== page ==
Wen Jiabao: China, Japan must improve relations

Updated: 2007-04-12 14:59

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Premier Wen Visits ROK, Japan

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In the first address for 22 years by a Chinese leader to the parliament in Tokyo, Wen urged Japan not to forget its past but acknowledged its people had also been the victims of war.

"The Chinese public must foster friendship with Japanese people," he said, and laid the blame for Japan's invasion and 1931-1945 occupation of China -- a running sore for many Chinese -- on a "limited number" of wartime leaders.
                                                      - Wong

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Beijing and Tokyo must work together to build better relations for their offsprings, while trying to learn from a tragic past, Chinese Premier Wen Jiabao said in a speech to Japan's parliament on Thursday.

"History shows us that peace and prosperity between us is very important to the people of both nations," Wen said in his 40-minute speech. "We must cherish our long history of friendship, of more than 2,000 years, to ensure long-term mutual prosperity."

Wen, 64, said China will cooperate to resolve a dispute with Japan over the development of natural gas in the East China Sea. China understands Japan's desire to play a bigger role in international affairs, he said.

On the second day of his 3-day visit, the Chinese leader said Japan must reflect on its military past, a reference to Japan's invasion of Asia in the first half of the 20th century. Japanese Prime Minister Shinzo Abe, 52, visited Beijing in October, helping to mend ties frayed by his predecessor Junichiro Koizumi's visits to a Tokyo shrine that includes memorials to leaders convicted as major World War II war criminals.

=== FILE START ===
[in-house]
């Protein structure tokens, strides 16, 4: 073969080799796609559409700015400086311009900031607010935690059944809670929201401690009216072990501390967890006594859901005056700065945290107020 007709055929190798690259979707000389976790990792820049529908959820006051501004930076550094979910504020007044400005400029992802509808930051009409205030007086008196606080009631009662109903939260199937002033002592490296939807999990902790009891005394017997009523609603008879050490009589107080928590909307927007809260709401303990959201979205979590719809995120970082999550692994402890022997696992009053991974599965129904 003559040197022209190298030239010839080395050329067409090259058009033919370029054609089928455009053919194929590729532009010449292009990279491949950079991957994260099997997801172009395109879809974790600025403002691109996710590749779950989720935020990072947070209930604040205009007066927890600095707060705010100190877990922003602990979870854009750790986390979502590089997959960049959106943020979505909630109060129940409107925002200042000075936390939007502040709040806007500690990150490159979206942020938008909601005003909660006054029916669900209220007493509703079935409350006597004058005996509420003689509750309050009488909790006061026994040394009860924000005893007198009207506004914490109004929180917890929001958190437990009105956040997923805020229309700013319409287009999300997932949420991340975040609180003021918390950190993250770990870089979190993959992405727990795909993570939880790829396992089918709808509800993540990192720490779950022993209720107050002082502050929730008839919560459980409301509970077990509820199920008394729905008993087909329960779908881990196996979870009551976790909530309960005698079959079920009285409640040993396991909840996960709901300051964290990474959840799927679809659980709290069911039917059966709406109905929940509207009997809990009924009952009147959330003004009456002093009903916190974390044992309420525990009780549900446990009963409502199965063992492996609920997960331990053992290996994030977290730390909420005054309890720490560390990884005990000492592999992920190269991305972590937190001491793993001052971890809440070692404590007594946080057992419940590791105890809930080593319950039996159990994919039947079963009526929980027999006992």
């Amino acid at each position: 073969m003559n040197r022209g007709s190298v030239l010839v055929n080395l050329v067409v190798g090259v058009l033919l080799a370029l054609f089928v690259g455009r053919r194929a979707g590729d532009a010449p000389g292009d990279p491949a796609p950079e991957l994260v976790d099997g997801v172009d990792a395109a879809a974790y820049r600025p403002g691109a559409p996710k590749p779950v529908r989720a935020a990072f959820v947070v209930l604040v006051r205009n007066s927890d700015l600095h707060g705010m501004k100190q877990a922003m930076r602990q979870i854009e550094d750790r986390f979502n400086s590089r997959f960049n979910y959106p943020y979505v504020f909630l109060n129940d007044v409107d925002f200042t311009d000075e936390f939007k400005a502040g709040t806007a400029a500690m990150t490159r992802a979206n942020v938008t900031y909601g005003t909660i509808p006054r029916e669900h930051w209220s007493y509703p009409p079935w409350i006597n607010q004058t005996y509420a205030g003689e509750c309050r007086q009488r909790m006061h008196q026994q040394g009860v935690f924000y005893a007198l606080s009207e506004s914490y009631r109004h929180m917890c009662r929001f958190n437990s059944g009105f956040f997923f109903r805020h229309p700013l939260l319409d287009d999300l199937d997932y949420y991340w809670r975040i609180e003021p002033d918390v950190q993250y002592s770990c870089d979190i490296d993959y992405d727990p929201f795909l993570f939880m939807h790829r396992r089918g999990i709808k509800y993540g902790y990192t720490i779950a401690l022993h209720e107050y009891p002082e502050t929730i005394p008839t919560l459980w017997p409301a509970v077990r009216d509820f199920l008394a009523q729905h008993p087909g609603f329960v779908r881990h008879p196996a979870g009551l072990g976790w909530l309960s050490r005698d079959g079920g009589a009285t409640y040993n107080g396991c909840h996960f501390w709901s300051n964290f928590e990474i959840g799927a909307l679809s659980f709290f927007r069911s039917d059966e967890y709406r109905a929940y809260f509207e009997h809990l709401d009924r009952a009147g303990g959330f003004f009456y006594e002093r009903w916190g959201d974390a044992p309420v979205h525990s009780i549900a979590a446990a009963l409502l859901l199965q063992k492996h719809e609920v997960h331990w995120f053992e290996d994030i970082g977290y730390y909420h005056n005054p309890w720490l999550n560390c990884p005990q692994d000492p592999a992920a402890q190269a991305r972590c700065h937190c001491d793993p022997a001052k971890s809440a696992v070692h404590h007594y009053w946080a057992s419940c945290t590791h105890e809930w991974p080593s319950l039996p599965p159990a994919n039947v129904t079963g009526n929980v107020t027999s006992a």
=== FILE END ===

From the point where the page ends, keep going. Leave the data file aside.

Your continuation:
"There was a short period of Japanese militarism that hurt China deeply," Wen said. "That period brought tragedy to Japan as well. Just like Prime Minister Abe's visit to China was an ice-breaking event, I hope my visit will be similar in its impact on improving relations."

Wen's visit is the first by a Chinese leader to Japan in almost 7 years. He and Abe yesterday signed an agreement to fight global warming and Asian's two biggest economies released an accord to cooperate in energy sector. China also lifted its four-year ban on Japanese rice imports.

"It was important this time for both sides to show concretely the development of a strategic relationship," Japan's Chief Cabinet Secretary Yasuhisa Shiozaki said at a regular press conference in Tokyo. "That purpose has been achieved quite successfully."

Wen Jiabao,japan,china,
Chinese Premier Wen Jiabao delivers a speech to the Japanese parliament in Tokyo April 12, 2007. Wen made a pitch for new strategic ties with Japan, but also urged Tokyo to live up to its apologies for wartime aggression and never to support Taiwan independence. [Reuters]

Wen's speech "was very forward-looking and made positive remarks on a broad range of topics," Shiozaki said.

Abe told Wen that Japan won't change its stance that Taiwan is part of China, Shiozaki said. "We hope to seek a peaceful solution to the Taiwan issue, but we will never tolerate Taiwanese independence,'' Wen said in his remarks. "We hope Japan will respect this."

Wen praised the rise in trade between China and Japan, which has almost quadrupled in the last 10 years. Including Hong Kong, China is Japan's No. 1 trading partner with total trade exceeding $249 billion last year, up from $64 billion in 1997, according to the Japan External Trade Organization.

"China-Japan trade cooperation benefits both sides," Wen said, adding that he and Abe "agreed to raise our cooperation to a higher level. We must cooperate in the trade of technology, energy, culture and intellectual property."

More than 600 company executives from both nations met as part of Wen's visit. Cooperation will help stabilize global energy security, Ma Kai, head of China's main economic planning body, said in Tokyo.

Wen called on Japanese business to invest in cleaning up China's environmental problems during a lunch with the country's biggest business lobby.

"You have leading-edge environmental technology," he said to the members of Keidanren at the New Otani Hotel in central Tokyo. "Why not invest in our environmental cleanup?"

China has set the goal of reducing its per capita consumption of energy by 20 percent and its industrial emissions by 10 percent in the coming five years.

Japanese investors have poured more than $53 billion in China in the past two decades, becoming one of China's largest groups of foreign investors.

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